We finished fourth, behind the Kenyans, Vista Murrieta, and Crescenta Valley, three great teams that helped provide the race with some high quality competition. I don’t think there was any disappointment in the performance. All in all, it was a great experience, and a great way to cap off my high school cross country career.
Monday, December 03, 2007
The link below is the press release on former Sacred Heart Cathedral runner Michelle Gallagher's effort on Sunday, December 2nd, as she ran 2:43:30 at the California International Marathon (CIM) in Sacramento to qualify for the United States Women's Olympic Trials Marathon.
Picture to the left was taken at the race by Michelle's mom, Margaret Gallagher.
Complete Michelle Gallagher CIM Press Release
Congratulations to one of the best female high school runners in Northern California history for her well deserved accomplishment.
The trip, the hotel stay, the race, the shopping, and the college visit were all very nice. We had a great time being silly and driving around Portland to various sites and activities.
Portland apparently has only one major mall, the Lloyd Center, but it was enough for my girls to the point we visited it three times. The ice skating the last day was a high point. Evidently shopping, even just mall cruising, is enough for young women to occupy time. Meanwhile, I was trying to find a TV set to watch a football game.
The course and the races were excellent. Nike spared no expense for the race and the hoopla. Even though it was mud and slop and rain and snow flurries and cold cold cold, the excitement and the anticipation and the eagerness of the runners was pervasive and infectious. We were two starting boxes down from the Kenyans and we were able to get a photo together (see the picture above). And then we ran a pretty good race, good enough for 8th in a depleted field in the Open race. My top three girls ran times that would have held up for almost any other team in either race. Ikeep trying to tell them that we can run with anyone in the state, and maybe the country. Sure, we'll get beat, but no one team is so good that they couldn't use a few of us on their team too. (Our football team can't say that, nor can our basketball or baseball teams, but they sometimes act as if they could be starters on San Ramon Valley, or Foothill, or DeLaSalle's teams.)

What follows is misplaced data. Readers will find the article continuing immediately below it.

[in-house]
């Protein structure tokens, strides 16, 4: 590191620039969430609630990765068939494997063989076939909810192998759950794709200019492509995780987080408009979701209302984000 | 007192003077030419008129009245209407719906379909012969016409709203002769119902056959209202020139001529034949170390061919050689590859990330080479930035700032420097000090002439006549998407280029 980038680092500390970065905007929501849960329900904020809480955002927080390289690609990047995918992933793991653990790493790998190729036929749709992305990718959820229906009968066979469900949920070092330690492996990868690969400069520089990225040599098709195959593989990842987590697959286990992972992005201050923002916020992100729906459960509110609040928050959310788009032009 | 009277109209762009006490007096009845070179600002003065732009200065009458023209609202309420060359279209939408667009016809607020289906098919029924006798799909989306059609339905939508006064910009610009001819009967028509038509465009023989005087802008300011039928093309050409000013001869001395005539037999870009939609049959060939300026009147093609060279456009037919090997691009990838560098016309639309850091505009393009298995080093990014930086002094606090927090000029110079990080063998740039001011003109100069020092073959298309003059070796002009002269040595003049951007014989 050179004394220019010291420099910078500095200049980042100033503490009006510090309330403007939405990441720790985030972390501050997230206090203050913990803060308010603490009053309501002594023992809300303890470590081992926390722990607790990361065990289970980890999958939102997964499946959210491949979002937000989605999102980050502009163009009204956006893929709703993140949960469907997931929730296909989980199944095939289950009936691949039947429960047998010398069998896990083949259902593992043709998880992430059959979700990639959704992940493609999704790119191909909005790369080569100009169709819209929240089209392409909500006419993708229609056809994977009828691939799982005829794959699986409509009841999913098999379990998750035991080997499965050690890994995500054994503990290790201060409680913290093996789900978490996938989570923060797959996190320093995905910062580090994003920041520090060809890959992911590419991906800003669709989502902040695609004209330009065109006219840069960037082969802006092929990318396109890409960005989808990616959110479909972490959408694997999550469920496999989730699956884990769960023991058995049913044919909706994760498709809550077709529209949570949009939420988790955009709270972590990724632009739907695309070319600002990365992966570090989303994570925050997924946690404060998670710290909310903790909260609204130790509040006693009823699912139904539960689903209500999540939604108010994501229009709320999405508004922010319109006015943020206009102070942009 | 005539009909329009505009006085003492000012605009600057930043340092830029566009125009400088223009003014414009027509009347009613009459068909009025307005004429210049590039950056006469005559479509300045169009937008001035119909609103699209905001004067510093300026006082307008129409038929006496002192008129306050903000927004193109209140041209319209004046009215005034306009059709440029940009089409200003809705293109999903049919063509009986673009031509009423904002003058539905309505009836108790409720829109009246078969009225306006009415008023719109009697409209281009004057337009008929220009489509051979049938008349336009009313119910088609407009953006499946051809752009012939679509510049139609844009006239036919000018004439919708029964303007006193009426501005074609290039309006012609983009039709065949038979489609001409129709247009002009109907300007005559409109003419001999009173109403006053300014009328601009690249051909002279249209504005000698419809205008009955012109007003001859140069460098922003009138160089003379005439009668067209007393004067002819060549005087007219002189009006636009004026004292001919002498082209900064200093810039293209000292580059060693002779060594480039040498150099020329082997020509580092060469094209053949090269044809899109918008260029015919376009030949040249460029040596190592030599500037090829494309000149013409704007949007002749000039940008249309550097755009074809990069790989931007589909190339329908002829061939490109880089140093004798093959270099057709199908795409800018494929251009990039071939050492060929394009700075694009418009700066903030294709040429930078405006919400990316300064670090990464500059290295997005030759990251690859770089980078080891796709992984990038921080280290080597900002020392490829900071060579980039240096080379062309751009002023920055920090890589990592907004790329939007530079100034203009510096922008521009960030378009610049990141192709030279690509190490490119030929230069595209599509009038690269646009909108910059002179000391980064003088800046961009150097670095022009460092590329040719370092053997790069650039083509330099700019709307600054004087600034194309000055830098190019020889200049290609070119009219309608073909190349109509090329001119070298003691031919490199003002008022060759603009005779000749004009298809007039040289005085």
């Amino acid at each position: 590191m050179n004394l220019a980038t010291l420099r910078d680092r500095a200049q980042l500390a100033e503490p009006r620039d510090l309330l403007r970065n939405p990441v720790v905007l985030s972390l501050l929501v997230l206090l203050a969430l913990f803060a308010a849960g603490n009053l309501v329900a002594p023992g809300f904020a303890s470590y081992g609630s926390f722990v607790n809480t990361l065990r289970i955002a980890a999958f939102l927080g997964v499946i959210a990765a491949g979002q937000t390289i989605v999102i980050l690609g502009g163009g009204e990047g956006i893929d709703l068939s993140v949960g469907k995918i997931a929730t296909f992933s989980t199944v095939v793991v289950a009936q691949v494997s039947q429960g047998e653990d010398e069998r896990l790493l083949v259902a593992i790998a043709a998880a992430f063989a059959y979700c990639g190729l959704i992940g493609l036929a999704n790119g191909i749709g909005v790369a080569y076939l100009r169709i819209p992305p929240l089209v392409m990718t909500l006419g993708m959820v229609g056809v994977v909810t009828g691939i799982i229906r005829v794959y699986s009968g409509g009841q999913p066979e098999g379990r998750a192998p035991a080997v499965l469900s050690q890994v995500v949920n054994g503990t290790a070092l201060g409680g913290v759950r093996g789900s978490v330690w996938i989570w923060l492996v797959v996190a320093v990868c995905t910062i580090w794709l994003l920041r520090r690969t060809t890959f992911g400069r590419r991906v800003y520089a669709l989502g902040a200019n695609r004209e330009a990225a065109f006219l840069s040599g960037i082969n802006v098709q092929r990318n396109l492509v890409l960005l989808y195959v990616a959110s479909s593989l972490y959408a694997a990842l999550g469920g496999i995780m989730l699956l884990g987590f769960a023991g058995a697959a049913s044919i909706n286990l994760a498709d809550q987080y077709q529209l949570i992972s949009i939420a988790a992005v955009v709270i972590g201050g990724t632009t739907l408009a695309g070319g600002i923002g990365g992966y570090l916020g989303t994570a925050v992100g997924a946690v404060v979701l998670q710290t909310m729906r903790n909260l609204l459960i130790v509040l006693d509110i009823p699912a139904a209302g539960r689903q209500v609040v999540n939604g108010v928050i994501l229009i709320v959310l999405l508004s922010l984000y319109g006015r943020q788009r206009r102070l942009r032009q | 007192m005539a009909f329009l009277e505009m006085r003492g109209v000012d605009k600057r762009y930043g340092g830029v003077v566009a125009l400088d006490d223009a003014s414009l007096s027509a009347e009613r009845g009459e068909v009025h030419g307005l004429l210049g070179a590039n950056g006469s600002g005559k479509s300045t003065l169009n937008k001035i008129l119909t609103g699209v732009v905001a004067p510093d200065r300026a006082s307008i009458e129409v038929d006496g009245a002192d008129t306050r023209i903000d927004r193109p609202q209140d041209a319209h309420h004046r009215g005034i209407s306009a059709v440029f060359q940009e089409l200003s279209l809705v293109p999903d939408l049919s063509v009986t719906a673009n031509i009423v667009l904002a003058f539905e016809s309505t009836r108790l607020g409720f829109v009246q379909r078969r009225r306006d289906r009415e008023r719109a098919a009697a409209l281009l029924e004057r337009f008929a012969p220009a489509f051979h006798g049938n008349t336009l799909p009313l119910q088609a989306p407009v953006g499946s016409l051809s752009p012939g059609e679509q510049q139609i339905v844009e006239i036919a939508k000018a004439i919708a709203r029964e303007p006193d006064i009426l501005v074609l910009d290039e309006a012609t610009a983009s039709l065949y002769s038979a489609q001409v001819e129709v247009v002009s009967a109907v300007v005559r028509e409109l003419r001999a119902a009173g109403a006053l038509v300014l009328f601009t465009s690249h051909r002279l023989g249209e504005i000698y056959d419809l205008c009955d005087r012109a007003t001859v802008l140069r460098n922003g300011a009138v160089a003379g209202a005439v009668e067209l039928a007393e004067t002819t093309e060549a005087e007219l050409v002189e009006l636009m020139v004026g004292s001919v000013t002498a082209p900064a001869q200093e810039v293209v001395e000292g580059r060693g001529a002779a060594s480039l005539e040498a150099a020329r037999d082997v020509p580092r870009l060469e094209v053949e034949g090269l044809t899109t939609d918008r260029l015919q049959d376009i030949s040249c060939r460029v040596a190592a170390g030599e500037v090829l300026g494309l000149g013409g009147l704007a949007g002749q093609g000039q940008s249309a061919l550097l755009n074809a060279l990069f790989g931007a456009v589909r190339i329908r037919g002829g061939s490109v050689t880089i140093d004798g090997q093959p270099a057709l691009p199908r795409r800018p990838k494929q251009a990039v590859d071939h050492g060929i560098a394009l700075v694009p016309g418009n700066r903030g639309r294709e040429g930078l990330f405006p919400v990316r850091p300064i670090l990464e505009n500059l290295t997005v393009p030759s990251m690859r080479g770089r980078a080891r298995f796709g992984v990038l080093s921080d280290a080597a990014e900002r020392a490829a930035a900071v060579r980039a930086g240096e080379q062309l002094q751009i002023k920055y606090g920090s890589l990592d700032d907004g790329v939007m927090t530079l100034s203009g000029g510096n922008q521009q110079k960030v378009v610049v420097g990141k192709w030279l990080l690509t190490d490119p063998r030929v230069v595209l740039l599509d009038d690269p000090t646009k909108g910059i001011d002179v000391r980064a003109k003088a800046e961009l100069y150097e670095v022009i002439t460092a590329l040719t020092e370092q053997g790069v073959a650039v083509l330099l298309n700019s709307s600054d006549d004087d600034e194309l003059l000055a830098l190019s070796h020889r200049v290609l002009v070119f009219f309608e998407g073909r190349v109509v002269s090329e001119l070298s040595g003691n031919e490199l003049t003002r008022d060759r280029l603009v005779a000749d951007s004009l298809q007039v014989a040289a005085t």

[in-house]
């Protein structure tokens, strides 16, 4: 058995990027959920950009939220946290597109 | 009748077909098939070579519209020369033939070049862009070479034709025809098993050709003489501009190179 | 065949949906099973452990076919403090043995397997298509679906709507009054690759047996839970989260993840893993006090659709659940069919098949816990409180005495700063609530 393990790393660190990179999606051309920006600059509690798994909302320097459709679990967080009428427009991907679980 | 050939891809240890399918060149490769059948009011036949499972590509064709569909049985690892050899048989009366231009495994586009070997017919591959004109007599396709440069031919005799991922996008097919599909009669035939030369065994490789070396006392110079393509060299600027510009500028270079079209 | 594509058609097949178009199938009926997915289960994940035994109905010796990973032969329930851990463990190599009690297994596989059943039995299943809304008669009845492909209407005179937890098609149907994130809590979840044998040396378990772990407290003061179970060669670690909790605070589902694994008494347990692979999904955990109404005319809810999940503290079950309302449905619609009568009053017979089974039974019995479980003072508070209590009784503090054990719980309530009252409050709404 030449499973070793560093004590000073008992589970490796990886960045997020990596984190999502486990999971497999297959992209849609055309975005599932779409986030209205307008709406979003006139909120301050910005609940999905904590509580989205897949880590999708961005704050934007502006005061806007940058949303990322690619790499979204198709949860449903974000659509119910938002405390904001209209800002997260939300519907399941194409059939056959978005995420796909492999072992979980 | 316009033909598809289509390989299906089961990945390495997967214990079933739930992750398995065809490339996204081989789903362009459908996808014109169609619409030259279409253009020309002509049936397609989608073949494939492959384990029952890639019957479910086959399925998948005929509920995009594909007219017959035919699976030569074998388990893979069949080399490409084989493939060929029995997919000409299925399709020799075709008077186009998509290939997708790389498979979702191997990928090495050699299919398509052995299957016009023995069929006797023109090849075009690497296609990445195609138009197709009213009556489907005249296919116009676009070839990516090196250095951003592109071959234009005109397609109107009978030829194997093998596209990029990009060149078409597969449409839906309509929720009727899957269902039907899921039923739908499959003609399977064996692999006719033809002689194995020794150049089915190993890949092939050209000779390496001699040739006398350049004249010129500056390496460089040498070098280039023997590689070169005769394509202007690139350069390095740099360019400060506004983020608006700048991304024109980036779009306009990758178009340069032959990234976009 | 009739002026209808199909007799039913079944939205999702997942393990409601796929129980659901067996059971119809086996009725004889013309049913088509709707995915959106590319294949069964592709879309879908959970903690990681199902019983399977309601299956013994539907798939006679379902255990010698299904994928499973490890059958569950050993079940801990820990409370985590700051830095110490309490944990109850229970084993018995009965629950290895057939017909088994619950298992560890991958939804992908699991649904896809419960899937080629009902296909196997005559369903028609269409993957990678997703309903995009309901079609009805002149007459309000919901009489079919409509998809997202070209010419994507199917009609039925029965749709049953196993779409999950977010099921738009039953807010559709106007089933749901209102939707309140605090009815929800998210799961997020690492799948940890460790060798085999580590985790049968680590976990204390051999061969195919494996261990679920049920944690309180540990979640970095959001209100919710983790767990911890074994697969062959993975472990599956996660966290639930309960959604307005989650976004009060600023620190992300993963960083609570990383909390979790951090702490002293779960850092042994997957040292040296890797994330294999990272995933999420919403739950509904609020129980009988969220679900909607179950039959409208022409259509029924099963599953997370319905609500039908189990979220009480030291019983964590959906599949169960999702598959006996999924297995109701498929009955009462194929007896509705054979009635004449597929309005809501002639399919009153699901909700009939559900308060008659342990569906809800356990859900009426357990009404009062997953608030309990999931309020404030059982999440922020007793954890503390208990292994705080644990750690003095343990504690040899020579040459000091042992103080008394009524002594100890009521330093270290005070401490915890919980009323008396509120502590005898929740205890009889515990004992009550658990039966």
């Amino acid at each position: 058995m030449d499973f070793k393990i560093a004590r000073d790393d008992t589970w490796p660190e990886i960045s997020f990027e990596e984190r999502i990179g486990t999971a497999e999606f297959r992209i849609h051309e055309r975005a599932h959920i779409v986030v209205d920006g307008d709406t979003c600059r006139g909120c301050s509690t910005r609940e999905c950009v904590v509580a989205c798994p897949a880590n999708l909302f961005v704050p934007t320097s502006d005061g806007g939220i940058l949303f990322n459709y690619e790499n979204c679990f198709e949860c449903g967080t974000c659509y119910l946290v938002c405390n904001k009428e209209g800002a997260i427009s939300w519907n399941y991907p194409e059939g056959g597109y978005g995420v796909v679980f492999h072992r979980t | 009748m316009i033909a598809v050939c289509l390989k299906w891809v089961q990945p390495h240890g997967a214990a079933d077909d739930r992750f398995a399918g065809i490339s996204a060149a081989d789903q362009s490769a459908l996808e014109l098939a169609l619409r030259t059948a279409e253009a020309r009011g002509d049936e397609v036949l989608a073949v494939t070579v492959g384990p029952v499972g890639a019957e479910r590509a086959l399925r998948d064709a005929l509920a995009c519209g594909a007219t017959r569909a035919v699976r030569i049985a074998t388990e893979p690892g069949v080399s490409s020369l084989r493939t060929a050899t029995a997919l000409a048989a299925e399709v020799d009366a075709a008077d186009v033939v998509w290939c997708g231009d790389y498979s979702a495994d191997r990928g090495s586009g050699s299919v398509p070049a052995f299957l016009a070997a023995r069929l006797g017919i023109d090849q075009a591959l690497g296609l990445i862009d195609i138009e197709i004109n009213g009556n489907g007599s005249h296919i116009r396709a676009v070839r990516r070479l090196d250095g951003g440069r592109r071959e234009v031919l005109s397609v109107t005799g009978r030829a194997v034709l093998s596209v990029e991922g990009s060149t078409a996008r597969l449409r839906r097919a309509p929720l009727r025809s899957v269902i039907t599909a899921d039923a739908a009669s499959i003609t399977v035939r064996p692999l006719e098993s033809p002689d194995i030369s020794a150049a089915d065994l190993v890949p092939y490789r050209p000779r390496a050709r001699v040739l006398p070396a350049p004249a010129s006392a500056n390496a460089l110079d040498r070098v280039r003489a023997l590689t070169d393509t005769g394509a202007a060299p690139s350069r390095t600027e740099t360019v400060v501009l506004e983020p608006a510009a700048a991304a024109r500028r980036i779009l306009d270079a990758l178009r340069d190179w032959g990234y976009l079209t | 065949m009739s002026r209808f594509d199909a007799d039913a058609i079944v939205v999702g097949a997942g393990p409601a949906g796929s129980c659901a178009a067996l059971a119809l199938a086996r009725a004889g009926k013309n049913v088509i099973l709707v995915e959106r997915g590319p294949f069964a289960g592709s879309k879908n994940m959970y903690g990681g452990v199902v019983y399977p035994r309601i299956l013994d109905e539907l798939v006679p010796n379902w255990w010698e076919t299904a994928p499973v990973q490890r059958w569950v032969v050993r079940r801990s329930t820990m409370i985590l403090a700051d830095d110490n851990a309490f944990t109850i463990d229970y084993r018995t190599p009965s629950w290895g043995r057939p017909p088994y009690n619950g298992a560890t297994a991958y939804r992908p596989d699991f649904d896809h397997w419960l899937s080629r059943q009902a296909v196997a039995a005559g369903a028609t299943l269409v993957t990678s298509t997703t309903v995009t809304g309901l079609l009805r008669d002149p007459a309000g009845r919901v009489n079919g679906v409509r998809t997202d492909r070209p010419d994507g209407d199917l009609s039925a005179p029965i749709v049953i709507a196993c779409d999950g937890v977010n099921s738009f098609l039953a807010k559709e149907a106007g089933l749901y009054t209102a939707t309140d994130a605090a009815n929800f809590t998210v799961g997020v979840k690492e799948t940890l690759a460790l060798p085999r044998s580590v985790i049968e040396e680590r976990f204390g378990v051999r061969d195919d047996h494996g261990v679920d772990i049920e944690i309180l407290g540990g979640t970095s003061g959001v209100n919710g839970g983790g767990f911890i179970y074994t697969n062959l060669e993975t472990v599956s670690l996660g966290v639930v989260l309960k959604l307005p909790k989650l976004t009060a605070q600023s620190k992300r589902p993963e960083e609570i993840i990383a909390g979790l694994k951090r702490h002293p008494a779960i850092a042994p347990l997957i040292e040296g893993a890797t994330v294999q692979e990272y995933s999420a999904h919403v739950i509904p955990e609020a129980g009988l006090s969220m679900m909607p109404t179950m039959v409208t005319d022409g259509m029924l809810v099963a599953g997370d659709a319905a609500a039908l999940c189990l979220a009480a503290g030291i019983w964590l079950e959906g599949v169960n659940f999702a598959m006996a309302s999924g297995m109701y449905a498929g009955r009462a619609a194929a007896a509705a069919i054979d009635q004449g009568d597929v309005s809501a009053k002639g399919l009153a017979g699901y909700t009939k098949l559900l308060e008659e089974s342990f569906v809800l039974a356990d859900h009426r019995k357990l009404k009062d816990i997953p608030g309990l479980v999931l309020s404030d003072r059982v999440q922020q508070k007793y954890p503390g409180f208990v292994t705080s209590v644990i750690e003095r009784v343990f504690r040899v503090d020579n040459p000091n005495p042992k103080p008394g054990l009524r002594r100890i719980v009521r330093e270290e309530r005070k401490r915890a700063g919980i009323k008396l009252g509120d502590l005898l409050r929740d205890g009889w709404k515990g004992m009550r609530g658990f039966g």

However, there is a big fly in this ointment. The Nike people gave the 44 championship teams the royal treatment. They were flown in and housed and fed and transported in fine regal style. They were given individualized uniforms, team sweats, Nike garb,trinkets, and entertainment and hospitality and remarkable access to the Nike campus center. There were Nike officials, world class athletes, Olympians and all sorts of luminaries for these kids to meet and socialize with. They were even given hospital foot booties to place over their muddy shoes after the course runs on Friday so the shoes wouldn't muss the charter buses on the way back to the team hotel.
Not that I resent this treatment, nor do I wish to doanything but applaud NIke for putting out this lavish soiree on the part of the athletes. It is just that the participants in the Open section got almost no notice at all. After all, the only reason for the Open race is to give the Kenyans someone to beat in a race since they can't run in the championship race.
The Open race participants had to pay to register for the race, and had to pay their own transportation, lodging, and ground travel. I didn't get any confirmation information other than the credit card statement until the week we were to leave. We were not invited to any of the activities during the 4 days of events at the Nike campus. We did get a goodie bag comprised of a towel, a water bottle, a beanie, and a poncho. We were allowed the opportunity
to buy Nike gear if we wanted ($20 a t-shirt at the bottom end). And then it was nearly impossible to get close to the Kenyans to even chat without being made to feel like we were intruding.
But I don't want to gripe too much. The girls felt very good about their race, we had our own sent of activities and those were lots of fun, and the consensus is that this was a worthwhile road trip and we should do it again next year. Which we probably will.